The Battle at Ville-Marie, 1644 (Montreal)
The early settlement of Ville-Marie, present-day Montreal, was marked by frequent warfare and fraught relations between French colonists and the Iroquois (also known as the Haudenosaunee Confederacy). The peace established by Samuel de Champlain in 1622 vanished over the next two decades and tensions escalated rapidly in the 1640s for various reasons.
Through the intermediary of the Dutch, implanted in upstate New York, the Iroquois obtained firearms, providing them with the means of exacting retribution on settlers for their previous defeats. Around the same time, the fur trade steadily became more competitive among First Nations. Expecting to gain more leverage over the lucrative commerce, the Iroquois accrued their military presence in the area of Ville-Marie and conducted raids in the Ottawa Valley within Algonquin territory. A series of cultural misunderstandings during a meeting between Paul de Chomedey de Maisonneuve and the Iroquois also heightened frictions.
Ville-Marie, founded in 1642, was susceptible to First Nation attacks. The settlement of Quebec, further downstream of the St. Lawrence River, benefited from more protection, contrary to upstream settlements such as Trois-Rivières or Ville-Marie where settlers were responsible for their own defense.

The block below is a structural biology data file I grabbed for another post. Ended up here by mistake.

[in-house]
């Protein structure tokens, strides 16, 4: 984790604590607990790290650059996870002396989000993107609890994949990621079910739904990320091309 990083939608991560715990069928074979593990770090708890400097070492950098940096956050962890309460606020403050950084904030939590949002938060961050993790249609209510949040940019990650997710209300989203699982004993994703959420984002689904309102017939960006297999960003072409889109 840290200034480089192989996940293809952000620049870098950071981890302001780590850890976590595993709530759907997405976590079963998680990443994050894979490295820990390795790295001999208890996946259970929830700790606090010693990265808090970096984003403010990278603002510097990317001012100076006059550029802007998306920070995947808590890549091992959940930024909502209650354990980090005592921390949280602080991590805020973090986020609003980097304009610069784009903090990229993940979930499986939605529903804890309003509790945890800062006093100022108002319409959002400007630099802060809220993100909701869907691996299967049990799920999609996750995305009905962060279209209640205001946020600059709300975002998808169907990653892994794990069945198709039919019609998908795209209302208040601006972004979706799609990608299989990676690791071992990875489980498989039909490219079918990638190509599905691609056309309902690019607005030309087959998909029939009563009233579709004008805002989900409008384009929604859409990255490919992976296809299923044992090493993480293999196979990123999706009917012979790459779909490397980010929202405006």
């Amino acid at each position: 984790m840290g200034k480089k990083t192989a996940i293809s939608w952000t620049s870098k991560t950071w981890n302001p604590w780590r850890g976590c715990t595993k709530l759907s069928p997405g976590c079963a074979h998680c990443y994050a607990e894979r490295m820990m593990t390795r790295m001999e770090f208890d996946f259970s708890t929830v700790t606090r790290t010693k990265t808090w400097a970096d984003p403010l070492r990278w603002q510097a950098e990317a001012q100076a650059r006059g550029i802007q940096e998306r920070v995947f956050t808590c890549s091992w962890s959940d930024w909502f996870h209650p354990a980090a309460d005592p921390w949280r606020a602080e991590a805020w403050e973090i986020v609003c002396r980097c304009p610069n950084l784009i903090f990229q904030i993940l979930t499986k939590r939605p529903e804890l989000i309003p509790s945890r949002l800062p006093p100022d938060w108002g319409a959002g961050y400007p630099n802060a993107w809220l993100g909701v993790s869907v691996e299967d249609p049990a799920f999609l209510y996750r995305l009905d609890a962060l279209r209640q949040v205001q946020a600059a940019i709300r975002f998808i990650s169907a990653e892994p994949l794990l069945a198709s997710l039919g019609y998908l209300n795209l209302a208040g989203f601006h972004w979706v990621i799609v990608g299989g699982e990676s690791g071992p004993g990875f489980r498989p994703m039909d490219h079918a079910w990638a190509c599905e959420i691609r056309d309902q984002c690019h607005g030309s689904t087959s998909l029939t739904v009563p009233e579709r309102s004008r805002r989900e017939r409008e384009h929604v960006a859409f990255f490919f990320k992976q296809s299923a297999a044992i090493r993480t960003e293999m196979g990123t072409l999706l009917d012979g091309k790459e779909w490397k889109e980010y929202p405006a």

Settlers in Ville-Marie grew irritated by these continual ambushes and were anxious to fight the Iroquois who lurked in the nearby woods. Maisonneuve, the man responsible for military operations and fortifications, advised against it, however. He reckoned the colonists were too few and inexperienced to challenge the hundreds of Iroquois warriors. On March 30, 1644, watchdogs sensed the presence of the Iroquois and barked to alert the colonists. A party of 30 men (about half of Ville-Marie’s male population) ventured into the woods and were ambushed by a much larger force. Immensely outnumbered at seven to one, many were wounded, and although both sides possessed firearms, the colonists faced a shortage of gunpowder and retreated. Maisonneuve, a little slower to pull back, was left alone and he killed an Iroquois chief with his pistol. The chief’s body was carried away into the forest, concluding the battle, but not the conflict that waged on between Europeans and Indigenous peoples.
The Iroquois Wars ended only decades later with the signing of the Great Peace of Montreal Treaty in 1701.
To keep reading about the Iroquois Wars, see The Canadian Encyclopedia.
Library and Archives Canada’s article, New France, probes into the military history of New France.
Main photo: Relief on the Maisonneuve Monument in Montreal. (Credit: Wikipedia)
Canadian Encyclopedia. “Iroquois Wars.” Last modified on July 31, 2019. Iroquois Wars | The Canadian Encyclopedia
“Chomedey de Maisonneuve, Paul de,” In Dictionary of Canadian Biography, vol.5.
Fougères, Dany, and Roderick MacLeod, eds.. Montreal: The History of a North American City. Montréal: McGill-Queen’s University Press, 2018.